Lucy’s support and advice have been hugely beneficial to the Open University Sexuality Alliance, which has produced guidance and standards for those working with young people with life-limiting illnesses and conditions. These help healthcare professionals discuss issues around sex, relationships and intimacy appropriately, with care and respect for individual dignity and privacy. Lucy writes and speaks on this issue with the passion and honesty which characterise all her work. We are honoured to celebrate the life and work of this truly inspirational and extraordinary young woman.
Executive Dean, by the authority of the Senate, I present to you for the honorary degree of Master of the University, Lucy Watts.
My Acceptance Speech:
Thank you. I am delighted to be here today receiving such a distinction in the form of this honorary degree. I would like to take this opportunity to congratulate all graduates here today, whom I know have worked incredibly hard to achieve their degrees, and also to fellow honorary recipients. Today is our opportunity to celebrate achievement, perseverance, dedication, commitment and of course hard work. I would like to extend my gratitude to the Open University for this honour and for their appreciation of my work and achievements, albeit not in the same way as an academic degree, for my commitment to public services. Like many OU students, I overcome a lot of barriers in order to achieve, in my personal life in terms of the day to day impact of my condition and its management, but also in my social and professional life in terms of the barriers such as attitudes and accessibility faced by disabled people like me. Disabled people often feel like second class citizens, but the OU stands out in its support of disabled students and its achievements speak for itself. The OU is an institution known for its accessibility and openness, for people of all walks of life. I will look forward to a continued relationship with the university. One of my roles is part of an Open University research group, the OU Sexuality Alliance, so I have experience of how the university values true engagement, innovation and support, and the furthering of knowledge on a range of different topics. I do hope one day to study for an academic degree with the Open University. I thank once again the OU for their support and recognition and I extend my congratulations and say well done to everyone here today for achieving your degrees. It is a privilege to be here alongside you.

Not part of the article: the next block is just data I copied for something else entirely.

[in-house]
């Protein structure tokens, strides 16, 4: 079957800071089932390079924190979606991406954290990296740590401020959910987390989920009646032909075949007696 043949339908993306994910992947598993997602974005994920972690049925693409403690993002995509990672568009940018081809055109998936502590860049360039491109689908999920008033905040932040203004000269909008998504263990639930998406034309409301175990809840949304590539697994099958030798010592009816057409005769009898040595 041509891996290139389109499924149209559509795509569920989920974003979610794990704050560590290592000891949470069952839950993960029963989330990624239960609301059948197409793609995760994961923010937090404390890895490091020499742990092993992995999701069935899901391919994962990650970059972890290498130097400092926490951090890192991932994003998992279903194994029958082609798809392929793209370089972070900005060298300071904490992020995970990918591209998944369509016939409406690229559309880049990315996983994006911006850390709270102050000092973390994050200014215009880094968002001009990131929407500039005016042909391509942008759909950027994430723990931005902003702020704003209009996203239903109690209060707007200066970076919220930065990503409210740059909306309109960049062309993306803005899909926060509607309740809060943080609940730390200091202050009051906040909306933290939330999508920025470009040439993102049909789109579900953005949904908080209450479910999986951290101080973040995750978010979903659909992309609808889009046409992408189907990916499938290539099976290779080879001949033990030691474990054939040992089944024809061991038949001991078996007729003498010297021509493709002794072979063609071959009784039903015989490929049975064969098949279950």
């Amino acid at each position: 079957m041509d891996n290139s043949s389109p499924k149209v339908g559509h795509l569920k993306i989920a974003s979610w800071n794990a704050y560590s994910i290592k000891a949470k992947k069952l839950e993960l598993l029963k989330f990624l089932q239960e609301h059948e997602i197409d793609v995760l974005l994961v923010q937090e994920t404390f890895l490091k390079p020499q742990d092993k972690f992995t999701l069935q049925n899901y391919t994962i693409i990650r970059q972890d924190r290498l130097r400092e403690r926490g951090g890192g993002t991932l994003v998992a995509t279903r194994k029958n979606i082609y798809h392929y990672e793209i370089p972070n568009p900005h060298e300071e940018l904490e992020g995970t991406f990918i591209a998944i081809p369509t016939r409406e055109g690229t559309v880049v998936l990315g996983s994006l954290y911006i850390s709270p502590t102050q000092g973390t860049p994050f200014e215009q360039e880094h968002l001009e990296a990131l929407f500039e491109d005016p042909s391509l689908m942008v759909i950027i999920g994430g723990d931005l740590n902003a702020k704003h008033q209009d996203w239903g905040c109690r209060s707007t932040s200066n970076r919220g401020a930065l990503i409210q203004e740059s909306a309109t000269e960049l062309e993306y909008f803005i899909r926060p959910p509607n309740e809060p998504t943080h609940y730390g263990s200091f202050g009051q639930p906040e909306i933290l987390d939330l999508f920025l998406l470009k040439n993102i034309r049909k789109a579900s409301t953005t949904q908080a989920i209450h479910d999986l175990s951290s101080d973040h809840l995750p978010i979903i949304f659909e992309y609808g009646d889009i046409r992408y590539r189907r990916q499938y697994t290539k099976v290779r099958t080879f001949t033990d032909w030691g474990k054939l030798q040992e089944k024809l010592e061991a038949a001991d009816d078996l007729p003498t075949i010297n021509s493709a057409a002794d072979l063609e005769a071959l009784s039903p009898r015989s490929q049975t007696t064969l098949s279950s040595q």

With Dame Katherine Grainger
Dinner afterwards with Maddie, Paul, Bev, Mum & Grandma